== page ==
So, sadly my dream of an all Gallente team is not to be. Excuse me while I go try and convince my captain to run this:
Vexor Navy Issue
Vexor Navy Issue
I’ve been told I’ve more chance of a single Empire faction team with this:
Scorpion Navy Issue
Scorpion Navy Issue
But alas; teams do not make choices based on my desire for fun stats. Another example of this has been that, despite my requests, the absolute pick rate of the Navy Battlecruisers have actually gone down. Now 11.6% after being 13.2% of absolute picks at the end of Weekend 1. My wish had been that it increased past the 13.7% which was the combined Battleship and Destroyer pick rate after the first weekend. By now that’s grown to 14.0% as well, my dream is far from gone, but we are heading in the wrong direction for now.
The sheer popularity of the Navy BCs is beyond a doubt, however, more popular than Destroyers or Battleships as an entire ship class. With BC Cores being used in 28% of all compositions they are seen in huge numbers in these as well as being picked into All-In compositions, hull tanked BNIs are more than just a solo staple. The only other ship class to claim to have been picked more than all Battleships combined is the humble T1 Cruiser.
Tech 1 Cruisers are seeing increased use this year with a points reduction. This combined with an overall points squeeze has made them, or mainly the Vexor, a go-to heavy tackle choice.
With a 65% share of its class and a different role to its closest competitor the Vexor will likely remain a dominant pick through the rest of ATXV; already it holds a place as the most picked ship of ATXV. The Caracal that is so close behind is a pick often used as a cheap source of another RLML platform, lacking sturdiness or particular speed and tackle capability it still warrants 4 points with the damage it brings. The Moa merits its share by providing the tanky shield tackle option that the Caracal so distinctly isn’t.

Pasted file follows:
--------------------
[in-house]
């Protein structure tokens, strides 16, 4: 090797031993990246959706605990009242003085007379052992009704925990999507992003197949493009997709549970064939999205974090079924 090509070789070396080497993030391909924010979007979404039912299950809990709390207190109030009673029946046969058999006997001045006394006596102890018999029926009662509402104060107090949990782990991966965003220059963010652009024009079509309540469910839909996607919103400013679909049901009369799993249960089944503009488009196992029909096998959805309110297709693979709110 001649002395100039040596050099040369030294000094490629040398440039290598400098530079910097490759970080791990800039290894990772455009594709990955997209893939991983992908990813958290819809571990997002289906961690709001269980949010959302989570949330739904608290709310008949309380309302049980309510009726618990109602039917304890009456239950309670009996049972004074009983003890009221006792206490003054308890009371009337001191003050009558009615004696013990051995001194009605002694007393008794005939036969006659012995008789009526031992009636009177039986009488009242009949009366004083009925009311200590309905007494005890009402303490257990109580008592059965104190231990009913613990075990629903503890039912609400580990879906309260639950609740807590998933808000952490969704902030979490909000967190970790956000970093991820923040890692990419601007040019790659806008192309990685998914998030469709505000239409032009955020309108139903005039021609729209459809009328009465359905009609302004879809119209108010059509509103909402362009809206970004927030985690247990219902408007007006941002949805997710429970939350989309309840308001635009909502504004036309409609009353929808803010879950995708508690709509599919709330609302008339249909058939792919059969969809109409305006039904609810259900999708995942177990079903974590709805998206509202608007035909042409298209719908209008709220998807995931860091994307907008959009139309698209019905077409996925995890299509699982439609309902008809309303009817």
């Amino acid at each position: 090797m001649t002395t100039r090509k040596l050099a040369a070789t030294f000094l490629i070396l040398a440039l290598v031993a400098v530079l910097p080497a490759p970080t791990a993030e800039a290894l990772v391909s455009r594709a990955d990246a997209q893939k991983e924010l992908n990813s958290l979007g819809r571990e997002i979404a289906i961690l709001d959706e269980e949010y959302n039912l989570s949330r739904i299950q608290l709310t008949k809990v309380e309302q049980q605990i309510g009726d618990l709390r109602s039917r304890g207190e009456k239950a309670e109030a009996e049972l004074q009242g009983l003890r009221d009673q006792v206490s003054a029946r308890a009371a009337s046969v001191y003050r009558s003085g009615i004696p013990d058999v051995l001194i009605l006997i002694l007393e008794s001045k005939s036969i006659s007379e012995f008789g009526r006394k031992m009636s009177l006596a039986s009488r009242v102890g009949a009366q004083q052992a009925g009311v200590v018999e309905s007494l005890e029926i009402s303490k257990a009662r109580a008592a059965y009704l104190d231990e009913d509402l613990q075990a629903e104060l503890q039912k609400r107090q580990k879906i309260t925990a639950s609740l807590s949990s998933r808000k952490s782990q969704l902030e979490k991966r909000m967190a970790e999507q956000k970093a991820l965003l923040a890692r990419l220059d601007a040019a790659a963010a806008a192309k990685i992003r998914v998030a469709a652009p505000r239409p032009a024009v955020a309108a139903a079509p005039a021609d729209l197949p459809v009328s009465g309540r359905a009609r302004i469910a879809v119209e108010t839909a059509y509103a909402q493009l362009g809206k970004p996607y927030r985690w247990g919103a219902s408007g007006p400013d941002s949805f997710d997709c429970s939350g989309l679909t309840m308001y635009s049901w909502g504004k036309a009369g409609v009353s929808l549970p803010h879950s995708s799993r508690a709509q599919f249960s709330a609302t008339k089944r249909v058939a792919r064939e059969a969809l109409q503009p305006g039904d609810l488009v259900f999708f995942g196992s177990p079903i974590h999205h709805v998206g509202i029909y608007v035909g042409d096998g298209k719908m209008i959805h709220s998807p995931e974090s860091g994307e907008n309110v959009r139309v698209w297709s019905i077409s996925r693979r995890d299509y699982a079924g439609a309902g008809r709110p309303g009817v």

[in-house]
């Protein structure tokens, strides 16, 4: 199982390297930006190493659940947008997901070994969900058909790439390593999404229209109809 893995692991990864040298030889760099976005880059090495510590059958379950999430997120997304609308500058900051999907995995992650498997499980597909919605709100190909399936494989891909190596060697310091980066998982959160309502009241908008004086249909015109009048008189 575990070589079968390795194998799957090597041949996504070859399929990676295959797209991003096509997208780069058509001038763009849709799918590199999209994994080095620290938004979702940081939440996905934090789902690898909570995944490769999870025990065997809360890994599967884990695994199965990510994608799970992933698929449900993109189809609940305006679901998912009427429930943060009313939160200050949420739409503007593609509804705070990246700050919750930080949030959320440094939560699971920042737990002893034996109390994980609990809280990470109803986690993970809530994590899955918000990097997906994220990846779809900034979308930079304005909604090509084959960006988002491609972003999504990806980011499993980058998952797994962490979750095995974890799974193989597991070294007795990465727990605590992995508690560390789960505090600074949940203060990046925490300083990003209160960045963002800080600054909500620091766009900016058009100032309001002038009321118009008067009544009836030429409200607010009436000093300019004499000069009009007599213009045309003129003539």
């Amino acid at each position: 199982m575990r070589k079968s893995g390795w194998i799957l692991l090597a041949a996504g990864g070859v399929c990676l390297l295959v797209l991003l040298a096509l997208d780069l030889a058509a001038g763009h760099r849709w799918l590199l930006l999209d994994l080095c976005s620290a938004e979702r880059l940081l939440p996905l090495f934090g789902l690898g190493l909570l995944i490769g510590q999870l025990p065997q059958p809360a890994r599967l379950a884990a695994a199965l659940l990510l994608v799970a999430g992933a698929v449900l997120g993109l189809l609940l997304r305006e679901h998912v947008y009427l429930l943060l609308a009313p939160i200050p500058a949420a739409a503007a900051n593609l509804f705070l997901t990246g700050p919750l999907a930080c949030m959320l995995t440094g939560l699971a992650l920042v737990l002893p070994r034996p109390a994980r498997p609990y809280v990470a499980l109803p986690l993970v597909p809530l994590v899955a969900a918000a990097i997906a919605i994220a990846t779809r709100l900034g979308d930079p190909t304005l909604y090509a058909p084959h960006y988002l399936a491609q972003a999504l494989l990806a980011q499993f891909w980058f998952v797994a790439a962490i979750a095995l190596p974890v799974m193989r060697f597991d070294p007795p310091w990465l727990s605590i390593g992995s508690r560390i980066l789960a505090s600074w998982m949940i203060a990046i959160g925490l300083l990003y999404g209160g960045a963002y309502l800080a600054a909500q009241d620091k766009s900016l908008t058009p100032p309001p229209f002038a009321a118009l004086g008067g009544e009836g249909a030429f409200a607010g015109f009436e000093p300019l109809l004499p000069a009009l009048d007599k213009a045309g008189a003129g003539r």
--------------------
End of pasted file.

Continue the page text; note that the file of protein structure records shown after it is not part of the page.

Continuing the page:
Returning to the Vexor however you find a ship that has a lot of merits. Particularly it is a drone bonused ship, with good bandwidth, 75mbit/s, very reasonable for 4 points. Comparatively the cheapest 125mbit/s is the VNI (Vexor Navy Issue) at 8 points. The ability to forego all highslot weaponry and still bring reasonable damage frees up the fitting room of the VNI. This allows a solid armour tank, though the slot layout is flexible and we have seen them picked into shield comps in 9% of their matches. The large number of mids more typically lets them bring utility such as ReSeBos(Remote Sensor Boosters) or EWAR. Finally, the released highs allow options on smart bombs and capacitor warfare. In all this makes the Vexor a very flexible ship around its core of projected supporting damage that can provide a given team comp additional potency or flexibility on the fly.
The prevalence of Tech 1 Cruisers has lead to an increasing trend of using purely cruiser based support wings. Through present in only about 5% of all compositions, much more will effectively function with just cruisers playing tackle and mobile support. Often these teams will drop a Command Destroyer or two into the support wing to bring a team’s links and though they can offer a comparable hard tackle role they will leave the majority of the duties to a Vexor or Vexor pair.
The efficacy of this is solid with cruiser support wings chalking up a 66% win rate, well above the 48% of Vexors independently. However only 55% of the purely Cruiser Supported teams used Vexors, others might forego such tackle and rely on EWAR cruisers, where others have chosen to use options such as the Vigilant as heavy tackle bullies. In general, this trend seems to be independent of the pure T1 Cruiser surge we are seeing but has no doubt evolved from it in comparison to previous years.